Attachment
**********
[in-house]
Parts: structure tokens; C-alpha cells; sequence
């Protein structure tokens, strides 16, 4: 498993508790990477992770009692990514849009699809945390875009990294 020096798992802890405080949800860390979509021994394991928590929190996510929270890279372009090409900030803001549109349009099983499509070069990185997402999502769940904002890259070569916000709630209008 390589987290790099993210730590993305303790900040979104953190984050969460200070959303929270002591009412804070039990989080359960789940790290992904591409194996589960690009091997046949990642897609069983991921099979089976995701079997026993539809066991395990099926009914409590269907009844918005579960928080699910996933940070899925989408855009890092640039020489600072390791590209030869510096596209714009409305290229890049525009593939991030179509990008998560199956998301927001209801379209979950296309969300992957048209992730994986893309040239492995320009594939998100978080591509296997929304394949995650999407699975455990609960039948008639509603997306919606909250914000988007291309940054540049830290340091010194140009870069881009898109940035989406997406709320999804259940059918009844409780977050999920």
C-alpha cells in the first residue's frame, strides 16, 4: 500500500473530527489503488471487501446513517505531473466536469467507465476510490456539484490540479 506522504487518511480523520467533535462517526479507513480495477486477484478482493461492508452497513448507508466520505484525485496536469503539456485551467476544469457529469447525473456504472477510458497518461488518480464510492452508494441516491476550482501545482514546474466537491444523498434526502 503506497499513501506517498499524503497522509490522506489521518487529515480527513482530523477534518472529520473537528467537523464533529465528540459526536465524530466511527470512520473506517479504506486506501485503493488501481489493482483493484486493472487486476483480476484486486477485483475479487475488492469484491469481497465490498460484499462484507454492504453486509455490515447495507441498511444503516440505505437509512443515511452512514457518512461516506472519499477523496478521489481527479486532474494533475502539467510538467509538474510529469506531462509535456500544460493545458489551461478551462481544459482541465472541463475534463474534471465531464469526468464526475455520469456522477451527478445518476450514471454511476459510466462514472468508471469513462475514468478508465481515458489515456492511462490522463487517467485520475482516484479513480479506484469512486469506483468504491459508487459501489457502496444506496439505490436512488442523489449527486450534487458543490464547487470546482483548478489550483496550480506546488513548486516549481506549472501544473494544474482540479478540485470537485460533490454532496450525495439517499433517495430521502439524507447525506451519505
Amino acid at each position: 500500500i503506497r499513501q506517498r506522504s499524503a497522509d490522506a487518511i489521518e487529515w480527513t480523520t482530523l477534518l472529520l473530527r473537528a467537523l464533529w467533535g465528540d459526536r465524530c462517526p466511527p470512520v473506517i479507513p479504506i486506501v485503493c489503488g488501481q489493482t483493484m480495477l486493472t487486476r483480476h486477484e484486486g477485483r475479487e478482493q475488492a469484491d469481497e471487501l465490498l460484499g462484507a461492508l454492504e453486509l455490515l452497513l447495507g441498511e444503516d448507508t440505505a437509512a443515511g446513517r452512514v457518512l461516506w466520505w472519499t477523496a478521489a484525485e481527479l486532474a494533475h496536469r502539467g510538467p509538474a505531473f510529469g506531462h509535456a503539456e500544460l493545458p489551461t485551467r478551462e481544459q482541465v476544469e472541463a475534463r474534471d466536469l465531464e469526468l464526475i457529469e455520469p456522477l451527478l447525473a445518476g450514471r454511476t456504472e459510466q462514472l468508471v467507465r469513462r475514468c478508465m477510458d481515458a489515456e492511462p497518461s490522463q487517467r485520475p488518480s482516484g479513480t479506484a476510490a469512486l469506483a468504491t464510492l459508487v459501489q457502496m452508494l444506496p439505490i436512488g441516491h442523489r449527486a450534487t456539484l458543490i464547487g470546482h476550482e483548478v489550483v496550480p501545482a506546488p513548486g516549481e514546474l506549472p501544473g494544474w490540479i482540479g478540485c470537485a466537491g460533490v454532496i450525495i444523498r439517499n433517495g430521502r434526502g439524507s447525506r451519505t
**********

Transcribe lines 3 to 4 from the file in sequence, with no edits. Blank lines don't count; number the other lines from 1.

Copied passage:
């Protein structure tokens, strides 16, 4: 498993508790990477992770009692990514849009699809945390875009990294 020096798992802890405080949800860390979509021994394991928590929190996510929270890279372009090409900030803001549109349009099983499509070069990185997402999502769940904002890259070569916000709630209008 390589987290790099993210730590993305303790900040979104953190984050969460200070959303929270002591009412804070039990989080359960789940790290992904591409194996589960690009091997046949990642897609069983991921099979089976995701079997026993539809066991395990099926009914409590269907009844918005579960928080699910996933940070899925989408855009890092640039020489600072390791590209030869510096596209714009409305290229890049525009593939991030179509990008998560199956998301927001209801379209979950296309969300992957048209992730994986893309040239492995320009594939998100978080591509296997929304394949995650999407699975455990609960039948008639509603997306919606909250914000988007291309940054540049830290340091010194140009870069881009898109940035989406997406709320999804259940059918009844409780977050999920």
C-alpha cells in the first residue's frame, strides 16, 4: 500500500473530527489503488471487501446513517505531473466536469467507465476510490456539484490540479 506522504487518511480523520467533535462517526479507513480495477486477484478482493461492508452497513448507508466520505484525485496536469503539456485551467476544469457529469447525473456504472477510458497518461488518480464510492452508494441516491476550482501545482514546474466537491444523498434526502 503506497499513501506517498499524503497522509490522506489521518487529515480527513482530523477534518472529520473537528467537523464533529465528540459526536465524530466511527470512520473506517479504506486506501485503493488501481489493482483493484486493472487486476483480476484486486477485483475479487475488492469484491469481497465490498460484499462484507454492504453486509455490515447495507441498511444503516440505505437509512443515511452512514457518512461516506472519499477523496478521489481527479486532474494533475502539467510538467509538474510529469506531462509535456500544460493545458489551461478551462481544459482541465472541463475534463474534471465531464469526468464526475455520469456522477451527478445518476450514471454511476459510466462514472468508471469513462475514468478508465481515458489515456492511462490522463487517467485520475482516484479513480479506484469512486469506483468504491459508487459501489457502496444506496439505490436512488442523489449527486450534487458543490464547487470546482483548478489550483496550480506546488513548486516549481506549472501544473494544474482540479478540485470537485460533490454532496450525495439517499433517495430521502439524507447525506451519505